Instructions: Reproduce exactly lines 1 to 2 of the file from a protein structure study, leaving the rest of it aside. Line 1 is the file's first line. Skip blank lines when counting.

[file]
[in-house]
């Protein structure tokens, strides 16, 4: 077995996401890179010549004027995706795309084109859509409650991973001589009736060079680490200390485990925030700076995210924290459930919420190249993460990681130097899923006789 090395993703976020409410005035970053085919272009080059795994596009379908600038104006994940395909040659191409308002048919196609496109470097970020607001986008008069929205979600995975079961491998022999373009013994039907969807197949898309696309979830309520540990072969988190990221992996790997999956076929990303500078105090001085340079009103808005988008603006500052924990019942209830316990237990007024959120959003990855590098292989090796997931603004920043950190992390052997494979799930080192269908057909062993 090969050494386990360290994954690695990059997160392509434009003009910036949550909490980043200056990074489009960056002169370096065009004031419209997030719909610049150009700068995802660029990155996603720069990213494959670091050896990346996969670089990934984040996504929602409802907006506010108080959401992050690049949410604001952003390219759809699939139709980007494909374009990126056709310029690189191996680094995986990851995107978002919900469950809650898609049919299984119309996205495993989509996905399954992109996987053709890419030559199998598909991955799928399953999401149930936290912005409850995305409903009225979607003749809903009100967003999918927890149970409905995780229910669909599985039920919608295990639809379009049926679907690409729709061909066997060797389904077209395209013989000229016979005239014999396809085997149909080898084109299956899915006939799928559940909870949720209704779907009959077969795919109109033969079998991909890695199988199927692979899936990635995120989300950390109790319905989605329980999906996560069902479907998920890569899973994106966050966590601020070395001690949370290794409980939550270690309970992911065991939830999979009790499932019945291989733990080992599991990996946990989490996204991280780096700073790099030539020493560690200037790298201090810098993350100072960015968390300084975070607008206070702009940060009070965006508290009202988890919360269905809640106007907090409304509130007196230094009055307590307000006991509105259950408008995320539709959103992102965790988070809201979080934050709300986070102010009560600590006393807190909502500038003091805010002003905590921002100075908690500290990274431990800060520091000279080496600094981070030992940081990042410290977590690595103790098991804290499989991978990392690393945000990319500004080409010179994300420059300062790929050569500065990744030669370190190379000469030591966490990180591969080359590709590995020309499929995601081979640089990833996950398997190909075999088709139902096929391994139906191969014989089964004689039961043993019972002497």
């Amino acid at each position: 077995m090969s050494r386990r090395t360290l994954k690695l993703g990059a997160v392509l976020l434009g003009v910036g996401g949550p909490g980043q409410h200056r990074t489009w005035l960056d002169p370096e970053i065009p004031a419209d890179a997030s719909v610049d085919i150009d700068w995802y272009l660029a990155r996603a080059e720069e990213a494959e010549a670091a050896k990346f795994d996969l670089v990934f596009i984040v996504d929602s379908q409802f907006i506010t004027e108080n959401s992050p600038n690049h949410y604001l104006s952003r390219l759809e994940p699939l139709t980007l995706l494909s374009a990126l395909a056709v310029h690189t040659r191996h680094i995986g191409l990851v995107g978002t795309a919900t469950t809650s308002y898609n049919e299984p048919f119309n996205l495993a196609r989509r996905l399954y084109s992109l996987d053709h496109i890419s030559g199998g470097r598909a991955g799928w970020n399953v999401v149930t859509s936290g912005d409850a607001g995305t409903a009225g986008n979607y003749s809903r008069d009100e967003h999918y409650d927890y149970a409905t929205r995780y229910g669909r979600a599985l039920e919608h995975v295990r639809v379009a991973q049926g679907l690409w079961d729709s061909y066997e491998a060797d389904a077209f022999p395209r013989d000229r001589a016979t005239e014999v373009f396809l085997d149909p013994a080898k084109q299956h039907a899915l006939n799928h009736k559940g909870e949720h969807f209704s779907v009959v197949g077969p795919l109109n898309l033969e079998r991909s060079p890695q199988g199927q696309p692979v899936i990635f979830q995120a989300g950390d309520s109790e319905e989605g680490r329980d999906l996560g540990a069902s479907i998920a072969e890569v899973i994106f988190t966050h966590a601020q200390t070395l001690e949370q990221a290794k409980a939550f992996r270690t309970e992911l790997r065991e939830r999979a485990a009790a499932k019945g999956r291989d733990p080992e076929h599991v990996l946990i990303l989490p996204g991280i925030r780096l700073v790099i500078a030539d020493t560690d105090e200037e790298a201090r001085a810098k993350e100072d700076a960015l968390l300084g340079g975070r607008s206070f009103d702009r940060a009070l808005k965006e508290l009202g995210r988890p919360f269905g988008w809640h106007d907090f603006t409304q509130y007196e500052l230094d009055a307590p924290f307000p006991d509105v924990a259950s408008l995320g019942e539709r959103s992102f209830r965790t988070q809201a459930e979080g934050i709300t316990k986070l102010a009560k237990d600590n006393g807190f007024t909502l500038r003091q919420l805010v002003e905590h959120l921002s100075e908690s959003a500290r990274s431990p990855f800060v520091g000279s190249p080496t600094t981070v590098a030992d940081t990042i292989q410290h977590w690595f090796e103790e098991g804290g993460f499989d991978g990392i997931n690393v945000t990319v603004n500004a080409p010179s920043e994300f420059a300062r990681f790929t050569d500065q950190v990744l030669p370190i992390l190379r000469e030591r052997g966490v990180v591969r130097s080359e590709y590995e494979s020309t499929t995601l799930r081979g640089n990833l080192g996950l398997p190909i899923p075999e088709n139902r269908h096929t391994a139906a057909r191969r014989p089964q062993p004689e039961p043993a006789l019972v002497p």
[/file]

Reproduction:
[in-house]
């Protein structure tokens, strides 16, 4: 077995996401890179010549004027995706795309084109859509409650991973001589009736060079680490200390485990925030700076995210924290459930919420190249993460990681130097899923006789 090395993703976020409410005035970053085919272009080059795994596009379908600038104006994940395909040659191409308002048919196609496109470097970020607001986008008069929205979600995975079961491998022999373009013994039907969807197949898309696309979830309520540990072969988190990221992996790997999956076929990303500078105090001085340079009103808005988008603006500052924990019942209830316990237990007024959120959003990855590098292989090796997931603004920043950190992390052997494979799930080192269908057909062993 090969050494386990360290994954690695990059997160392509434009003009910036949550909490980043200056990074489009960056002169370096065009004031419209997030719909610049150009700068995802660029990155996603720069990213494959670091050896990346996969670089990934984040996504929602409802907006506010108080959401992050690049949410604001952003390219759809699939139709980007494909374009990126056709310029690189191996680094995986990851995107978002919900469950809650898609049919299984119309996205495993989509996905399954992109996987053709890419030559199998598909991955799928399953999401149930936290912005409850995305409903009225979607003749809903009100967003999918927890149970409905995780229910669909599985039920919608295990639809379009049926679907690409729709061909066997060797389904077209395209013989000229016979005239014999396809085997149909080898084109299956899915006939799928559940909870949720209704779907009959077969795919109109033969079998991909890695199988199927692979899936990635995120989300950390109790319905989605329980999906996560069902479907998920890569899973994106966050966590601020070395001690949370290794409980939550270690309970992911065991939830999979009790499932019945291989733990080992599991990996946990989490996204991280780096700073790099030539020493560690200037790298201090810098993350100072960015968390300084975070607008206070702009940060009070965006508290009202988890919360269905809640106007907090409304509130007196230094009055307590307000006991509105259950408008995320539709959103992102965790988070809201979080934050709300986070102010009560600590006393807190909502500038003091805010002003905590921002100075908690500290990274431990800060520091000279080496600094981070030992940081990042410290977590690595103790098991804290499989991978990392690393945000990319500004080409010179994300420059300062790929050569500065990744030669370190190379000469030591966490990180591969080359590709590995020309499929995601081979640089990833996950398997190909075999088709139902096929391994139906191969014989089964004689039961043993019972002497």